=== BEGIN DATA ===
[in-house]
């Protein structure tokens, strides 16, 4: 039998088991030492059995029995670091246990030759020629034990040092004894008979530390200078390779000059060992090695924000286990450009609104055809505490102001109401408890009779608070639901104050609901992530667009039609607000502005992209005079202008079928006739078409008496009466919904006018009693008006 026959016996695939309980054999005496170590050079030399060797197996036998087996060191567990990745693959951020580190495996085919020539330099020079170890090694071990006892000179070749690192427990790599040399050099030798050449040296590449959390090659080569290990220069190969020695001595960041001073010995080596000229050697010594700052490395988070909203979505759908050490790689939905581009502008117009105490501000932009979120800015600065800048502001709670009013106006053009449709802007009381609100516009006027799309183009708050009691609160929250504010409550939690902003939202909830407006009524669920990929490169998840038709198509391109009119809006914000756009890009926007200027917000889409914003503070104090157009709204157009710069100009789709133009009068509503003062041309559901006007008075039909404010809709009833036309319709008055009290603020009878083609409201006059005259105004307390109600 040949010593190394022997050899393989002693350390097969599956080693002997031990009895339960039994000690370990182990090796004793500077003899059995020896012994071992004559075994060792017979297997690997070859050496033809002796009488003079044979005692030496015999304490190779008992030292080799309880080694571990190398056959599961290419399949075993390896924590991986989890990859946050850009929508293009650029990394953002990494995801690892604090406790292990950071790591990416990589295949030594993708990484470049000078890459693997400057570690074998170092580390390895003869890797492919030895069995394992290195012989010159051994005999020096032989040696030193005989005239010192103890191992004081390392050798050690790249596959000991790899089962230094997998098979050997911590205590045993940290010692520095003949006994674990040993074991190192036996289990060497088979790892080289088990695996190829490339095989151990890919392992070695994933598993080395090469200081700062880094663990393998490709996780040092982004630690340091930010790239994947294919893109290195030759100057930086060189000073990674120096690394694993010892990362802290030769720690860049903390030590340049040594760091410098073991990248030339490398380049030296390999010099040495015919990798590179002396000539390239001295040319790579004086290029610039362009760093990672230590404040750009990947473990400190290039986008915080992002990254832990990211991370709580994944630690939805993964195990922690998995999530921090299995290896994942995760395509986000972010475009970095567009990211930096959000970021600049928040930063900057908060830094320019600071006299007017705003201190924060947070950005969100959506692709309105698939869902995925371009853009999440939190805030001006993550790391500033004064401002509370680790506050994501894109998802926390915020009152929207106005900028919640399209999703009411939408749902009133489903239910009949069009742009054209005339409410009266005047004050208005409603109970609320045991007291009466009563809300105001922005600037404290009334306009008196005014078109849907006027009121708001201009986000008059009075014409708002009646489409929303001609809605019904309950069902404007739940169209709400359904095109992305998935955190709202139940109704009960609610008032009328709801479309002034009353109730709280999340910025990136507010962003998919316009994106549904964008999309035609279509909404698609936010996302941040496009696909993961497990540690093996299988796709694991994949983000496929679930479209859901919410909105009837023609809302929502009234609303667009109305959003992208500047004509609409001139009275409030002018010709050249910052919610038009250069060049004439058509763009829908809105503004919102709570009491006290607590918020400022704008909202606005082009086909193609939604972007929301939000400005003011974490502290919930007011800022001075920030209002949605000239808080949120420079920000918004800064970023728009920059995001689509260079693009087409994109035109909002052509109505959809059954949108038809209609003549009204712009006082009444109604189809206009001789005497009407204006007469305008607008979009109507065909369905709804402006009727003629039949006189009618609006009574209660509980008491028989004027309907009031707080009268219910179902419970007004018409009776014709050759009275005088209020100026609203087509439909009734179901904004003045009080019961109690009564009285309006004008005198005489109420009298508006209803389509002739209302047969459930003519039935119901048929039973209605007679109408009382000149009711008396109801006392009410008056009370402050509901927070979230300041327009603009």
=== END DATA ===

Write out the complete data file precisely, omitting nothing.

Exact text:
[in-house]
């Protein structure tokens, strides 16, 4: 039998088991030492059995029995670091246990030759020629034990040092004894008979530390200078390779000059060992090695924000286990450009609104055809505490102001109401408890009779608070639901104050609901992530667009039609607000502005992209005079202008079928006739078409008496009466919904006018009693008006 026959016996695939309980054999005496170590050079030399060797197996036998087996060191567990990745693959951020580190495996085919020539330099020079170890090694071990006892000179070749690192427990790599040399050099030798050449040296590449959390090659080569290990220069190969020695001595960041001073010995080596000229050697010594700052490395988070909203979505759908050490790689939905581009502008117009105490501000932009979120800015600065800048502001709670009013106006053009449709802007009381609100516009006027799309183009708050009691609160929250504010409550939690902003939202909830407006009524669920990929490169998840038709198509391109009119809006914000756009890009926007200027917000889409914003503070104090157009709204157009710069100009789709133009009068509503003062041309559901006007008075039909404010809709009833036309319709008055009290603020009878083609409201006059005259105004307390109600 040949010593190394022997050899393989002693350390097969599956080693002997031990009895339960039994000690370990182990090796004793500077003899059995020896012994071992004559075994060792017979297997690997070859050496033809002796009488003079044979005692030496015999304490190779008992030292080799309880080694571990190398056959599961290419399949075993390896924590991986989890990859946050850009929508293009650029990394953002990494995801690892604090406790292990950071790591990416990589295949030594993708990484470049000078890459693997400057570690074998170092580390390895003869890797492919030895069995394992290195012989010159051994005999020096032989040696030193005989005239010192103890191992004081390392050798050690790249596959000991790899089962230094997998098979050997911590205590045993940290010692520095003949006994674990040993074991190192036996289990060497088979790892080289088990695996190829490339095989151990890919392992070695994933598993080395090469200081700062880094663990393998490709996780040092982004630690340091930010790239994947294919893109290195030759100057930086060189000073990674120096690394694993010892990362802290030769720690860049903390030590340049040594760091410098073991990248030339490398380049030296390999010099040495015919990798590179002396000539390239001295040319790579004086290029610039362009760093990672230590404040750009990947473990400190290039986008915080992002990254832990990211991370709580994944630690939805993964195990922690998995999530921090299995290896994942995760395509986000972010475009970095567009990211930096959000970021600049928040930063900057908060830094320019600071006299007017705003201190924060947070950005969100959506692709309105698939869902995925371009853009999440939190805030001006993550790391500033004064401002509370680790506050994501894109998802926390915020009152929207106005900028919640399209999703009411939408749902009133489903239910009949069009742009054209005339409410009266005047004050208005409603109970609320045991007291009466009563809300105001922005600037404290009334306009008196005014078109849907006027009121708001201009986000008059009075014409708002009646489409929303001609809605019904309950069902404007739940169209709400359904095109992305998935955190709202139940109704009960609610008032009328709801479309002034009353109730709280999340910025990136507010962003998919316009994106549904964008999309035609279509909404698609936010996302941040496009696909993961497990540690093996299988796709694991994949983000496929679930479209859901919410909105009837023609809302929502009234609303667009109305959003992208500047004509609409001139009275409030002018010709050249910052919610038009250069060049004439058509763009829908809105503004919102709570009491006290607590918020400022704008909202606005082009086909193609939604972007929301939000400005003011974490502290919930007011800022001075920030209002949605000239808080949120420079920000918004800064970023728009920059995001689509260079693009087409994109035109909002052509109505959809059954949108038809209609003549009204712009006082009444109604189809206009001789005497009407204006007469305008607008979009109507065909369905709804402006009727003629039949006189009618609006009574209660509980008491028989004027309907009031707080009268219910179902419970007004018409009776014709050759009275005088209020100026609203087509439909009734179901904004003045009080019961109690009564009285309006004008005198005489109420009298508006209803389509002739209302047969459930003519039935119901048929039973209605007679109408009382000149009711008396109801006392009410008056009370402050509901927070979230300041327009603009």